I had checked the weather forecast on Tuesday and found that Thursday would be perfect birding weather. Also I didn't have to start work until 2:30 or so, so Chrissy and I had plenty of time to head to Jamaica Bay Wildlife Refuge in Queens. I couldn't wait to test-drive my new optics. And lucky for me, birds were out in full force. For the first time in my experience, there were actually ospreys on the nest on the pole by the West Pond. Two large black and white birds of prey sat atop the nest, with one occasionally flying down to the ground. I wonder if they've got eggs in there yet.
Next we came to some tree swallow boxes, and those are inhabited now, too! It was my first time seeing tree swallows, and I've come to realize I think they're my favorite flyers. They swoop and glide so gracefully, their blue-green feathers shimmering in the sunlight. I was glad to finally see the bird from the story of Thumbelina. It really seemed to be flying for the fun of it; I admit I got a little jealous. The swallows looked so carefree and playful, and that's how I feel on the inside. I just wish I could express that in such an obvious and joyful way as flying.
Lots of birds on the pond - Canada geese, mallards, scaup, and cormorants in large numbers. I also saw a beautiful pair of northern pintails and a single common goldeneye.
As we came around back toward the visitor center (the part of the walk that feels longest), a pair of Canada geese brazenly blocked our path. I've seen territorial displays and heard nightmare stories about these guys, so I didn't want to take any chances. One of the geese had his neck extended to full height and was tipping his head up and down in a "get out of here" gesture. We tried to advance, but received more warning behavior. Not wanting to disturb them, we backed off a few feet and waited. A few minutes later they had moved mostly off the path and we decided to make a break for it - after all, I didn't want to be late for work. Holding hands, we shot off down the path to the sound of much honking, and turned around to see that we were not being pursued. We laughed at ourselves all the way until we came upon another goose in the path, but this time we ducked into the woodsy paths to leave the goose in peace.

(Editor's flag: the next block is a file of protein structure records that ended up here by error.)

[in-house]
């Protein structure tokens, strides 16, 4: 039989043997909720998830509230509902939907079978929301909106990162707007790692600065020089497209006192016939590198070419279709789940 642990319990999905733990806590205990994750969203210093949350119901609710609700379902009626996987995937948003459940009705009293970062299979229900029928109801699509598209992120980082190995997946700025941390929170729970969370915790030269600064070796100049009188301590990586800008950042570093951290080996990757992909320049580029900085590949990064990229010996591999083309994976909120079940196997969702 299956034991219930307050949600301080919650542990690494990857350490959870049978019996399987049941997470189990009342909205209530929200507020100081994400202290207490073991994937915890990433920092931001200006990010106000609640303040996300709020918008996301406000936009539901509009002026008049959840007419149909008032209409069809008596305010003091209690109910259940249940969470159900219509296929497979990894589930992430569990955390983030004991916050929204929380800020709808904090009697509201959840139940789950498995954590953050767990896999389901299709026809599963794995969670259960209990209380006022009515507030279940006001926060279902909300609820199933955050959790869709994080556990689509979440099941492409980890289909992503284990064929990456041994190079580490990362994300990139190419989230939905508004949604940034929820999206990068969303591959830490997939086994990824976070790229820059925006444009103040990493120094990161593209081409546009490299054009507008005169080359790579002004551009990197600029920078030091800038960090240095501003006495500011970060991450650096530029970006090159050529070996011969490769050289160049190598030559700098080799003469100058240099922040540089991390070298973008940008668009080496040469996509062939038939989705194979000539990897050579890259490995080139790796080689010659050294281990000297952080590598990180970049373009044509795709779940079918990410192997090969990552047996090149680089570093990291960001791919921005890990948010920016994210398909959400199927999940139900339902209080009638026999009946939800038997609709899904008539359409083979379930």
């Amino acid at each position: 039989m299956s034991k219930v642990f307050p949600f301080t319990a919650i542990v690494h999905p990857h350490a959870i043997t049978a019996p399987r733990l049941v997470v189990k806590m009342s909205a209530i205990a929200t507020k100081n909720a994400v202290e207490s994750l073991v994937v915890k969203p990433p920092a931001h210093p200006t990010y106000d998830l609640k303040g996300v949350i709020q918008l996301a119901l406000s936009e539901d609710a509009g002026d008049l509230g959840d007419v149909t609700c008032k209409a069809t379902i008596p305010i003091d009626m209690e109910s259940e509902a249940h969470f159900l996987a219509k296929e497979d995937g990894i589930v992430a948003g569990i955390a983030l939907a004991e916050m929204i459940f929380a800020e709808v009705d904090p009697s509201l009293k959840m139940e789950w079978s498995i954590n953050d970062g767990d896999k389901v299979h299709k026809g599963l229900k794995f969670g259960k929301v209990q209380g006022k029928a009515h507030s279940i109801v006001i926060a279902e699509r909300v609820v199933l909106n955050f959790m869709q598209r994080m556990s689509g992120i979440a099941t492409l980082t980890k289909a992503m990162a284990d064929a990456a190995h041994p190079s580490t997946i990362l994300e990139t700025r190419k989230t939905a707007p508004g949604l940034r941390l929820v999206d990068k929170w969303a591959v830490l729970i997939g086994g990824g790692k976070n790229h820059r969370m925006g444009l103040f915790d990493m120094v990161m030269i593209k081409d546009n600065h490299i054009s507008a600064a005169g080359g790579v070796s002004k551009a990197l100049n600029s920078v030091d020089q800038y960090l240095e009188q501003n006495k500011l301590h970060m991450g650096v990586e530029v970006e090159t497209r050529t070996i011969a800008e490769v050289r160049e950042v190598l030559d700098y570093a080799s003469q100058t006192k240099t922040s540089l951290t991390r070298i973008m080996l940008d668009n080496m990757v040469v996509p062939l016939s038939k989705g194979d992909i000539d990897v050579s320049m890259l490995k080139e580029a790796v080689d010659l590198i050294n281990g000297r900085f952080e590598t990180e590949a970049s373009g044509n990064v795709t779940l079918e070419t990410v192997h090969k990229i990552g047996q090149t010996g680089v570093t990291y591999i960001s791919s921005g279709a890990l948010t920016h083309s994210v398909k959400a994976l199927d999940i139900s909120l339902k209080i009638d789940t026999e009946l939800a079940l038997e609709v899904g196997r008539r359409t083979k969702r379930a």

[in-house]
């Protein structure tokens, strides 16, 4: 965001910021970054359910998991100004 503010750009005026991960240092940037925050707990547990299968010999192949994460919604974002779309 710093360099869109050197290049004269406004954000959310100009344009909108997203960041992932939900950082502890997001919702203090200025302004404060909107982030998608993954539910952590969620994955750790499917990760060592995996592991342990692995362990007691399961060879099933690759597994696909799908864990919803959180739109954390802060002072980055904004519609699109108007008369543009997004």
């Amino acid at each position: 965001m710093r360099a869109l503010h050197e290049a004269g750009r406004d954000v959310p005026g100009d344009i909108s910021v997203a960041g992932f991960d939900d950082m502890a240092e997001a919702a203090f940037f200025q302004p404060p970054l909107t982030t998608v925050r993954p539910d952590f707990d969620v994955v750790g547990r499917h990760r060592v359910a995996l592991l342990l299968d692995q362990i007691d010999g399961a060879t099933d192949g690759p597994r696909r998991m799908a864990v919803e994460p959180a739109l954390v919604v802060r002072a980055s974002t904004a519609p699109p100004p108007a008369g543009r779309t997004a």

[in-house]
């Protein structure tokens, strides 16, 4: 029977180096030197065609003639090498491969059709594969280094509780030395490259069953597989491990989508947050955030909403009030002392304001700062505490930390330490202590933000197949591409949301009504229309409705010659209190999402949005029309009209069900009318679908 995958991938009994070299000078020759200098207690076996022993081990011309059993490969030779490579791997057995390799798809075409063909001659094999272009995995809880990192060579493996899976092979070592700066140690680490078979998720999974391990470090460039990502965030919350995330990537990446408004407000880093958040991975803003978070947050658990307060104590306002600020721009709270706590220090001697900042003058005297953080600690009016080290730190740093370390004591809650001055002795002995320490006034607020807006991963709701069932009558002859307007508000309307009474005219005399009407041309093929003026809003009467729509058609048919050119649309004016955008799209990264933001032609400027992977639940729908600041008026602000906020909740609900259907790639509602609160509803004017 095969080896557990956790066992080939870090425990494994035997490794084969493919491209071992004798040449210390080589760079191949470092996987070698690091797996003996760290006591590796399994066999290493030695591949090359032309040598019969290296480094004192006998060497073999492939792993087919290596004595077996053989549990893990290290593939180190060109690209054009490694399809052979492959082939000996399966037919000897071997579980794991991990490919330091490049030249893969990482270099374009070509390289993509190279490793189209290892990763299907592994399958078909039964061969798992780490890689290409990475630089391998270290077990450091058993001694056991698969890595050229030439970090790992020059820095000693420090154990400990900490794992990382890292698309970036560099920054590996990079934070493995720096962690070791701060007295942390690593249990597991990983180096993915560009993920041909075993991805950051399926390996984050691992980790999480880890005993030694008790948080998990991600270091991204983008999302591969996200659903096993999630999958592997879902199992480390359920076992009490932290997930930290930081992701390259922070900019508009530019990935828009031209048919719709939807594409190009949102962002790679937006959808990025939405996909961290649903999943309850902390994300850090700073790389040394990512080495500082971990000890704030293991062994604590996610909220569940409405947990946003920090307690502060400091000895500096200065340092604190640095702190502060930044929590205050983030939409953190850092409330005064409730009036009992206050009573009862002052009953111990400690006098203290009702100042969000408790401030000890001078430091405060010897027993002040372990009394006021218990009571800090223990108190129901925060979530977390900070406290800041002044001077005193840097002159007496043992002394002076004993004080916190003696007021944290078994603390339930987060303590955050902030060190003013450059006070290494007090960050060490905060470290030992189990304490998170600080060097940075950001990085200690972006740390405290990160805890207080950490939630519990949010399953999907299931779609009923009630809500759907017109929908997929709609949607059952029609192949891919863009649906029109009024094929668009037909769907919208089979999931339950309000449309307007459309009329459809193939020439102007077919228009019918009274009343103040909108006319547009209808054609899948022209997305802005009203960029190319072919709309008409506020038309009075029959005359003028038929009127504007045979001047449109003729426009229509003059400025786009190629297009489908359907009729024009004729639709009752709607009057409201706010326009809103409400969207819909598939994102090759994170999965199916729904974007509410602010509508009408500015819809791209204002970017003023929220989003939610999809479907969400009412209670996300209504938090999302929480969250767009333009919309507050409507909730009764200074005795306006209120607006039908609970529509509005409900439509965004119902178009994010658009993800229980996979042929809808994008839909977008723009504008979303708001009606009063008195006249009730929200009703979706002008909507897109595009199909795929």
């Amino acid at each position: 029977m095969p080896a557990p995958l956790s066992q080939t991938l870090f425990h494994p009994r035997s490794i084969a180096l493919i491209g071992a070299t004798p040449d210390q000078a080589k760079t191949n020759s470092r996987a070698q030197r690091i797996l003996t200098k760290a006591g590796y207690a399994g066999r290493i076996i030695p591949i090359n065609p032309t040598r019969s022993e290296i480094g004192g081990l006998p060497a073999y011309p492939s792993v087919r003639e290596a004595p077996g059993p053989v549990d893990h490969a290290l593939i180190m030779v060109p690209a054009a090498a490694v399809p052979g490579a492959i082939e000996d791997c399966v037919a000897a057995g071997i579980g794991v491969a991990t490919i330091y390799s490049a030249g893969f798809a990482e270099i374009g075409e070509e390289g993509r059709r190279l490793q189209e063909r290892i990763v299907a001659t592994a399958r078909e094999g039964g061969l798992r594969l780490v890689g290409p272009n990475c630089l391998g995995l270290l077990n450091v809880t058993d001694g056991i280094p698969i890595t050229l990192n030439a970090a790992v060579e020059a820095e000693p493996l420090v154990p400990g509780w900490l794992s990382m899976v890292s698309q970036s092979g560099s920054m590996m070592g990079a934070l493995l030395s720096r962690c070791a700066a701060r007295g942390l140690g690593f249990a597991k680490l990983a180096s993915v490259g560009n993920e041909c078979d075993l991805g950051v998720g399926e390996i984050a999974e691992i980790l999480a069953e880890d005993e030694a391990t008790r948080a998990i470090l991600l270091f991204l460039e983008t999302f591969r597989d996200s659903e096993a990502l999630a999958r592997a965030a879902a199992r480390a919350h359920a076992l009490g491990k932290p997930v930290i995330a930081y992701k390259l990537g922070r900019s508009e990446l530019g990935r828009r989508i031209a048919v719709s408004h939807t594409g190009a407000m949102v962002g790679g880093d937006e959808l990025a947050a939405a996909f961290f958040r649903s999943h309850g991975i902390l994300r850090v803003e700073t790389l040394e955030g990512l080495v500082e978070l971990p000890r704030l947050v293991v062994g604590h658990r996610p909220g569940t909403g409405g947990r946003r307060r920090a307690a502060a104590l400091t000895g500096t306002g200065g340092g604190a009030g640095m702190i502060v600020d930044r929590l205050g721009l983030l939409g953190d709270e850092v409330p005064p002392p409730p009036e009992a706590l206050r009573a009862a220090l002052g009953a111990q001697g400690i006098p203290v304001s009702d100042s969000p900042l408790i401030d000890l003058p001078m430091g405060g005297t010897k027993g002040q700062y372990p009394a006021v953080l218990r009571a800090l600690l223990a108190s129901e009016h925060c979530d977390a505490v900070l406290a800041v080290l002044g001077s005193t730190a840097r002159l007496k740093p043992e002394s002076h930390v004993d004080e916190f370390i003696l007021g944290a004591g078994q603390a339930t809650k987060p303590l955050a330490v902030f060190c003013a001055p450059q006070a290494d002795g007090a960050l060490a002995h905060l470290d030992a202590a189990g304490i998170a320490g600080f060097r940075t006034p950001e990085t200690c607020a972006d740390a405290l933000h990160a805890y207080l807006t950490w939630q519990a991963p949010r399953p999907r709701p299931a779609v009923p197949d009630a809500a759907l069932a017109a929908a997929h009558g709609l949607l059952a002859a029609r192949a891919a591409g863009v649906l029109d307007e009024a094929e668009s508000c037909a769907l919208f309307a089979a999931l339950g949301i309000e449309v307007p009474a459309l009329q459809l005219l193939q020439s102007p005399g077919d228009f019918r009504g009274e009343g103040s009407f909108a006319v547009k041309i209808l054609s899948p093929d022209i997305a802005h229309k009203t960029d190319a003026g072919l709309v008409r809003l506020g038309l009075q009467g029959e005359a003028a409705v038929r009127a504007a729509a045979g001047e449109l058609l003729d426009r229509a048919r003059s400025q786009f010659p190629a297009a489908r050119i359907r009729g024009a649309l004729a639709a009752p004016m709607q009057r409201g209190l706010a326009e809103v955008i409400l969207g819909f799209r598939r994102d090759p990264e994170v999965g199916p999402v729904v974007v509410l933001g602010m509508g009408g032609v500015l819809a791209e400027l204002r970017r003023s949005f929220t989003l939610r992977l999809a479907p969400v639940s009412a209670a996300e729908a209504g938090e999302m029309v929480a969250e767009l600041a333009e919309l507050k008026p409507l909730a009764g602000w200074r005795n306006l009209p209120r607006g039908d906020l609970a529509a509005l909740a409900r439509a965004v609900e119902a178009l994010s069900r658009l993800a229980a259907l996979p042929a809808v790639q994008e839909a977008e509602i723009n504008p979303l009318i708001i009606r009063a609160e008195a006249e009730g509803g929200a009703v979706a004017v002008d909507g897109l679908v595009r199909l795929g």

I looked up at the sun with my sunglasses on, and noticed a large ring around the sun which couldn't be seen without the sunglasses. I don't know what it is. I've seen something like that around the moon on a winter's night, but never around the sun.
Eventually I went to work, worked, and got out early - while it was still daylight! So I packed up quickly and headed out to Prospect Park to see if I could find the pair of wood ducks I heard have been hanging out in the Lower Pool. It was about 6:55 p.m. or maybe a little later when I got there, and the light was just beginning to fail. But I raised my new binocs to my eyes and was AMAZED at how much more light those lenses gather than my own two peepers do. Anyway, I walked over to the dog beach where I sometimes feed plain popcorn to ducks, when what to my wondering eyes appears? A pair of wood ducks! I almost clapped I was so happy. I watched them swim off together, and when the male turned his head to glance back at me, I gasped. It was as beautiful as I always hoped (and somehow never believed) it would be. The female was pretty cute too, with that white patch around her eye. I can see why the male would stick with her.
So, all in all, a very successful day of birding - with four or five new life list birds. I'm glad I had a chance to try out my new binocs and that they are so awesome. Comfortable in my hands, light enough, comfy strap, bright and clear and steady. A new phase of birdwatching has begun!